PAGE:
“Fire and Fury”: Donald Trump’s Style And Why It Works

Though the media is currently in a complete state of frenzy over the events in Charlottesville, pardoning of Joe Arpaio and major changes at the White House, the situation with North Korea remains as high stakes as ever. It’s no secret that President Trump has come out strongly against Kim Jong-un and his authoritarian regime. Trump threatened “fire and fury” against any unfriendly action from North Korea, stating North Korea “better get their act together or they are going to be in trouble like few nations have ever been in trouble.”

In response to his comments, Trump has received mixed reviews. Critics worry that he is too provocative and that an irrational dictator like Jong-un will not respond by backing down but rather with violent force. Trump’s supporters, on the other hand, appreciate his strength and zeal in contrast to the “strategic patience” of the Obama administration. In analyzing whether Trump’s intimidating rhetoric will serve as an effective deterrent for the communist regime, it may prove helpful to take a look at the actions of the presidents that came before him.

The Clinton administration seemed somewhat successful initially in dealing with North Korea. After Pyongyang threatened to abandon their commitment to the Nuclear Non-Proliferation Treaty, Clinton successfully established the Joint Framework Agreement. Under this agreement, the U.S. promised $4 billion in benefits to North Korea if it agreed to halt its nuclear program. However, shortly after the agreement was signed, the Republicans took control of Congress and refused to pass it. Members of the GOP viewed the agreement as appeasement and favored a zero-tolerance policy toward North Korean nuclear development. It turns out the Republicans were correct in their assumption that the dictatorship could not be trusted to adhere to any agreement, as a few years later, North Korea admitted it had been secretly conducting a nuclear-weapons program.

Trump has been singled out for his emblazoned rhetoric toward Jong-un and his regime, but George W. Bush made use of threatening rhetoric as well. Bush named North Korea as one part of the three-part “axis of evil,” a move that surprised and incensed Pyongyang. Despite his use of strong language, Bush attempted diplomacy with North Korea in a similar manner as Clinton. The Bush administration reached an agreement to send $400 million in fuel, food, and other aid in exchange for then leader Kim Jong-il shutting down the country’s main nuclear reactor. Bush went as far as to write a personal letter to Jong-il, expressing his hope that the agreement would stay in place, but shortly after the agreement was made, North Korea launched a rocket and the agreement fell apart. Moving forward, with focus on the Middle East, the Bush Administration did not put much further effort into the North Korean problem.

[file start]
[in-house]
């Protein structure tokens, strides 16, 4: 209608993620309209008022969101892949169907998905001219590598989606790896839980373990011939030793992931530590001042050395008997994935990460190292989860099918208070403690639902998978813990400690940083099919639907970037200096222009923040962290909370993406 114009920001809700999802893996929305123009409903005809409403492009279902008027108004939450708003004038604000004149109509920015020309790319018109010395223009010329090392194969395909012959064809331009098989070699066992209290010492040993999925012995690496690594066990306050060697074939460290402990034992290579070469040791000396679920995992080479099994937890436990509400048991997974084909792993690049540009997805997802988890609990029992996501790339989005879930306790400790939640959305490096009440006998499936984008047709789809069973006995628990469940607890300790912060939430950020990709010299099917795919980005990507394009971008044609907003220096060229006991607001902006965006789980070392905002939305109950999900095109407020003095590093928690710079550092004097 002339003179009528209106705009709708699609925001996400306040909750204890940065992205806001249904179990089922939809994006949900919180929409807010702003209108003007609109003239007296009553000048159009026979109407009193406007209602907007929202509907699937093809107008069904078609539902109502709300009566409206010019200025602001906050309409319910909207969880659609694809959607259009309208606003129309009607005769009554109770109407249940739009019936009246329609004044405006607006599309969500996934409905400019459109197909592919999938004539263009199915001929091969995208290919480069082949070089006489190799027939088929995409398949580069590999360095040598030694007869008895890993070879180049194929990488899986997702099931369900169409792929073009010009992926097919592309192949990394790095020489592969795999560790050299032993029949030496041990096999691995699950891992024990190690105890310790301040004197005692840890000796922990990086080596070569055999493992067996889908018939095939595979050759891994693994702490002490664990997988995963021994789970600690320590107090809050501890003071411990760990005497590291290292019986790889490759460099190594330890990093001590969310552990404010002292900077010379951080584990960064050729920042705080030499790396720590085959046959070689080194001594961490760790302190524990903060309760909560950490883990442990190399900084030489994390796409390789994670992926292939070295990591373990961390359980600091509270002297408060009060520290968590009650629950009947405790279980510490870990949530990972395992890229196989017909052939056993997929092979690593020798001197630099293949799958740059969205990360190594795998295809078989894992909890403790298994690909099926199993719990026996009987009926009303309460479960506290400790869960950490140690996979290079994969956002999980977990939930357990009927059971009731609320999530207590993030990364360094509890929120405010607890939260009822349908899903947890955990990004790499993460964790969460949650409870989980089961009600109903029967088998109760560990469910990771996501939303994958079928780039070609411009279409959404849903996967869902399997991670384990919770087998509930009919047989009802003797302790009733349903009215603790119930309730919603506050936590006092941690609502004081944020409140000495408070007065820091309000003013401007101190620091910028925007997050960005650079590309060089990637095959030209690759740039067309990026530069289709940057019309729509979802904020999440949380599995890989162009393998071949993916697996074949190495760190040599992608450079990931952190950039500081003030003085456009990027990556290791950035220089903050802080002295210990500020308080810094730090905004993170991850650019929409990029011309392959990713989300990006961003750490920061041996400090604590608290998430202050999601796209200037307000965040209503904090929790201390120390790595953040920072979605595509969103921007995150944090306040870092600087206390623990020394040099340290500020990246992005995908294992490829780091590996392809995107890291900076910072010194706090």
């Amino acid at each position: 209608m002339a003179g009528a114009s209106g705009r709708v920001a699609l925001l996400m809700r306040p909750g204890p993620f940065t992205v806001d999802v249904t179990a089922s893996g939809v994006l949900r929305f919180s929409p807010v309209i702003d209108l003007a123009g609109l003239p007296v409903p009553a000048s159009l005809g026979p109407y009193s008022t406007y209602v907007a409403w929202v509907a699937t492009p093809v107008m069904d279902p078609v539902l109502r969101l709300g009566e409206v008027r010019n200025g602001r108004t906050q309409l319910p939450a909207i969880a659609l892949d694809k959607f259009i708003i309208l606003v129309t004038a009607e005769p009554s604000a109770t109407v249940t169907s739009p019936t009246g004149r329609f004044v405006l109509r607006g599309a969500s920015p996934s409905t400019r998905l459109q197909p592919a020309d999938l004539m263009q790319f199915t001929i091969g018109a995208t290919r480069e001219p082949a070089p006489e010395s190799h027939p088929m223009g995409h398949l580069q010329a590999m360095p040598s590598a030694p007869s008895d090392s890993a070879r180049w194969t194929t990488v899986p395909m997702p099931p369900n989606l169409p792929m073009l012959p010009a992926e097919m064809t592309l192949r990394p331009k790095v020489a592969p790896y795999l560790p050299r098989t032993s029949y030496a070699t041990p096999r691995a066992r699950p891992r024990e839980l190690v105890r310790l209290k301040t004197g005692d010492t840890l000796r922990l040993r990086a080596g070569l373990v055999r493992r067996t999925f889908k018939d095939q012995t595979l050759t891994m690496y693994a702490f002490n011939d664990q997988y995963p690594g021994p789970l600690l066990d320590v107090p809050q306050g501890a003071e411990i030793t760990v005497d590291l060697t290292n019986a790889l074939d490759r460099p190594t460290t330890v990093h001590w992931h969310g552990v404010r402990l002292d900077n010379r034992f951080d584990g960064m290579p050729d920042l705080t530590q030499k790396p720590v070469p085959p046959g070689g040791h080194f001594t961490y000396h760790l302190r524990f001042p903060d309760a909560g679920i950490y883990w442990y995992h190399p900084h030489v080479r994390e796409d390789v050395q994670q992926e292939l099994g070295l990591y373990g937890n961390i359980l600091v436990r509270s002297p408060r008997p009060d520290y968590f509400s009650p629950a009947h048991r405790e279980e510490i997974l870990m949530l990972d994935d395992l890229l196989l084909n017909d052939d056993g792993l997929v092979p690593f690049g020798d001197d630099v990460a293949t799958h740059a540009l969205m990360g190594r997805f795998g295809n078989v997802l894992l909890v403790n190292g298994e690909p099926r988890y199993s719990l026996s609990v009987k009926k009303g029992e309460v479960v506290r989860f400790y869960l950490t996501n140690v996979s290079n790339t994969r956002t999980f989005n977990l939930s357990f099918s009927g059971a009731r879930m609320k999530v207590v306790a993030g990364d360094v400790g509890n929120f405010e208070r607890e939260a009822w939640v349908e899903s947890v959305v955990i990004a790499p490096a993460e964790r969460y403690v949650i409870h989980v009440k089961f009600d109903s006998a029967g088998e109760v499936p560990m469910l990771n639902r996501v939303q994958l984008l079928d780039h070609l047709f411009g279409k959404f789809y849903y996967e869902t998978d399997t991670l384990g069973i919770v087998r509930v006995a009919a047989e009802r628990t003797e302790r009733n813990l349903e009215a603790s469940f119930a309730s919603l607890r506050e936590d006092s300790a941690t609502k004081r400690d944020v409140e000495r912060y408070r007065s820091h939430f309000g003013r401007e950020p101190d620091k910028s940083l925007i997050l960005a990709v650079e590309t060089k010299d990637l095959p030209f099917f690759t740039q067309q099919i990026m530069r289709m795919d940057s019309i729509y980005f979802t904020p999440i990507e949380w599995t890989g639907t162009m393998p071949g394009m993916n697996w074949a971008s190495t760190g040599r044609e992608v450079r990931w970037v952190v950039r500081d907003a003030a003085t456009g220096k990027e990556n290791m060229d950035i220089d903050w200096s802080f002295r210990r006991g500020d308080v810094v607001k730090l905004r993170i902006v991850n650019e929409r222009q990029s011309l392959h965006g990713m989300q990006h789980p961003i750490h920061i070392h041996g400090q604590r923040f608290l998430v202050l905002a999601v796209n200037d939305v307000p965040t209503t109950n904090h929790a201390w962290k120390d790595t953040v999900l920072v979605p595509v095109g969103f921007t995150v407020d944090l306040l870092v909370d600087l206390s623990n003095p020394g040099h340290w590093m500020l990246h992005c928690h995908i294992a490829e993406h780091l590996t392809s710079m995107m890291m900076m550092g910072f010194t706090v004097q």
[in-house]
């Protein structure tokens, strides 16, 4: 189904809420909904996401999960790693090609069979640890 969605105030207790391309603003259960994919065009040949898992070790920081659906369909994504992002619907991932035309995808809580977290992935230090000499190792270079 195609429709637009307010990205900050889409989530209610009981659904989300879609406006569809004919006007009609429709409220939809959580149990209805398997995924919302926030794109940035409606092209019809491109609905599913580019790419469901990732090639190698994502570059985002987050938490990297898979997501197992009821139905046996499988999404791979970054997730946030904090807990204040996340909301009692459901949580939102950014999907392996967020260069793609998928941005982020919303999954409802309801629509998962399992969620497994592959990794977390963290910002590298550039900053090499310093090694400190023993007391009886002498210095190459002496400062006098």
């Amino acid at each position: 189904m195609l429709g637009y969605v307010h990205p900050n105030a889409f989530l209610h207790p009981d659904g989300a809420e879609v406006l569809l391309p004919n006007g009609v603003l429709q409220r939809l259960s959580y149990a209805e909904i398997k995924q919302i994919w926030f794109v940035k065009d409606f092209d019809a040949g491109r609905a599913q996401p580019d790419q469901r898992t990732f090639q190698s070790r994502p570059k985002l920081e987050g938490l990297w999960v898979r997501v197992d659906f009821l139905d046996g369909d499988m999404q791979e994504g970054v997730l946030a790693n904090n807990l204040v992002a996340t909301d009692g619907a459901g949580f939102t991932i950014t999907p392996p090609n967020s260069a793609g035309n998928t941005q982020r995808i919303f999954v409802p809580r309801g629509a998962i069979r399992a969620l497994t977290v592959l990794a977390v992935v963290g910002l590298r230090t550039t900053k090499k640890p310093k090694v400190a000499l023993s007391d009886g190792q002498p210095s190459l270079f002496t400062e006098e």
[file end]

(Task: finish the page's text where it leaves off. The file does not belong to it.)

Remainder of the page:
After a nuclear test in 2009, President Obama sent an envoy to North Korea and asked Kim Jong-il to begin denuclearization talks. However, nothing came of this interaction, and no major moves were made. In 2012, Kim Jong-un claimed he would halt nuclear tests in exchange for food aid, but this turned out to be a bluff. The Obama administration attempted an economic strategy to choke the North, imposing sanctions on coal exports. Obama’s actions did not, however, prove effective. Over the course of Obama’s presidency, North Korea conducted four nuclear tests without any apparent repercussions. Obama avoided confrontation with “strategic patience,” which didn’t work. In 2014, Obama threatened that the “U.S. will not hesitate to use military might,” and in 2016, he said that there would be “consequences” for North Korea. Obama didn’t, however, deliver on these comments and world opinion was that Obama was unlikely to carry through on any act of military strength which is why so many of our enemies grew in strength under the Obama Administration.

Trump’s critics purport that economic sanctions would be more effectual in deterring North Korea than military action, but it remains uncertain whether such sanctions would be effective. Seven rounds of UN sanctions have been attempted over the past eleven years, and not one has worked. The communist state is well aware that it is both outmanned and outgunned. Trump’s comments are indeed inflammatory, but perhaps it is this kind of rhetoric that we need to prove to North Korea that if they continue making nuclear weapons, there will be consequences. As Ronald Reagan once said, “America has never gotten in a war because we were too strong”. Trump’s rhetoric in this instance actually serves to our advantage because though our opponents could predict what Obama would do, they do not know what Trump might do and when you’re going up against the most powerful military force in the history of the world, that one fact should prove to be a very effective deterrent.

About the Authors: This article was co-written by Chris Reid and Katie Pickle. Mr. Reid is general practice attorney in Birmingham, Alabama. He has worked for Republican leadership in the United States House of Representatives in Washington, D.C., and was a health policy advisor to the governor of Alabama. You can contact him by email at chris.reid@reidlawalabama.com or by phone at 205-913-7406. A description of his practice areas is available at  www.reidlawalabama.com. Katie Pickle is a law clerk at the Reid Law Firm and a 1L student at Emory University School of Law.

This article was originally published on Yellowhammer News. It may be viewed here.